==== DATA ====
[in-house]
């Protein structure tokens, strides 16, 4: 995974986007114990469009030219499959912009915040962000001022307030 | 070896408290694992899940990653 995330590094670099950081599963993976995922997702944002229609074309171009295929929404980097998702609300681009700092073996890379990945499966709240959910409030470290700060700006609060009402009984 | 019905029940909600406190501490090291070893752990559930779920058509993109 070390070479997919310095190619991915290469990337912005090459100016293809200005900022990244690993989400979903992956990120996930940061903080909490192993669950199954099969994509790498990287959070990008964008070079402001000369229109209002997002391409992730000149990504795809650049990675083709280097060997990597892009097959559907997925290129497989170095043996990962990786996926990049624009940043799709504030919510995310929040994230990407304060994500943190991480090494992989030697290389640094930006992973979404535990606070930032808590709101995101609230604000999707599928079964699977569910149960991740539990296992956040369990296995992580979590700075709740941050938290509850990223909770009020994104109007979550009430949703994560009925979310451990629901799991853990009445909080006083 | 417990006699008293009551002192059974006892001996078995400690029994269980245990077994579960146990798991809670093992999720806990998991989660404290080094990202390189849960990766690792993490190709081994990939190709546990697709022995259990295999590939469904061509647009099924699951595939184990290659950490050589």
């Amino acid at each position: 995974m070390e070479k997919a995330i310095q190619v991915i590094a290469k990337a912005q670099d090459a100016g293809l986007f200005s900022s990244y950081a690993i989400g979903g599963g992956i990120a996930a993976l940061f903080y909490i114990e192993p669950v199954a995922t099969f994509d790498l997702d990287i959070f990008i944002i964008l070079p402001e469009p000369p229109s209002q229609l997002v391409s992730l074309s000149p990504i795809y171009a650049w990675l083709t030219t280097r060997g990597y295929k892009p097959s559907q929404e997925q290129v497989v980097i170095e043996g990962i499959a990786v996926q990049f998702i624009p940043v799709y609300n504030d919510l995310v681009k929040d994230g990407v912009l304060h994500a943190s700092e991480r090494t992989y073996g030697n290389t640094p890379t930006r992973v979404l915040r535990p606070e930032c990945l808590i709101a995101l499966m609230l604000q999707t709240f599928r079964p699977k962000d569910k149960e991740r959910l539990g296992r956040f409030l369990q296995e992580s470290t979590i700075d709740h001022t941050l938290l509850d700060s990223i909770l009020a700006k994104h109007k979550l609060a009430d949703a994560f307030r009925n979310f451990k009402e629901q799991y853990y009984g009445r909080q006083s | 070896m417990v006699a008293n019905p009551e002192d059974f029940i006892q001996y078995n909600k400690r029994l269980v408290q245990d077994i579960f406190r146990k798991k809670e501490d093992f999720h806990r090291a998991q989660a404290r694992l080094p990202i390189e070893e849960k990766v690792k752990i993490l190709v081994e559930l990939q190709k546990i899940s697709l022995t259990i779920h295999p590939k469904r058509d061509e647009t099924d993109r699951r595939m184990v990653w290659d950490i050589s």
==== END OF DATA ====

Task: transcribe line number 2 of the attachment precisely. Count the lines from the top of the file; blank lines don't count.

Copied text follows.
């Protein structure tokens, strides 16, 4: 995974986007114990469009030219499959912009915040962000001022307030 | 070896408290694992899940990653 995330590094670099950081599963993976995922997702944002229609074309171009295929929404980097998702609300681009700092073996890379990945499966709240959910409030470290700060700006609060009402009984 | 019905029940909600406190501490090291070893752990559930779920058509993109 070390070479997919310095190619991915290469990337912005090459100016293809200005900022990244690993989400979903992956990120996930940061903080909490192993669950199954099969994509790498990287959070990008964008070079402001000369229109209002997002391409992730000149990504795809650049990675083709280097060997990597892009097959559907997925290129497989170095043996990962990786996926990049624009940043799709504030919510995310929040994230990407304060994500943190991480090494992989030697290389640094930006992973979404535990606070930032808590709101995101609230604000999707599928079964699977569910149960991740539990296992956040369990296995992580979590700075709740941050938290509850990223909770009020994104109007979550009430949703994560009925979310451990629901799991853990009445909080006083 | 417990006699008293009551002192059974006892001996078995400690029994269980245990077994579960146990798991809670093992999720806990998991989660404290080094990202390189849960990766690792993490190709081994990939190709546990697709022995259990295999590939469904061509647009099924699951595939184990290659950490050589």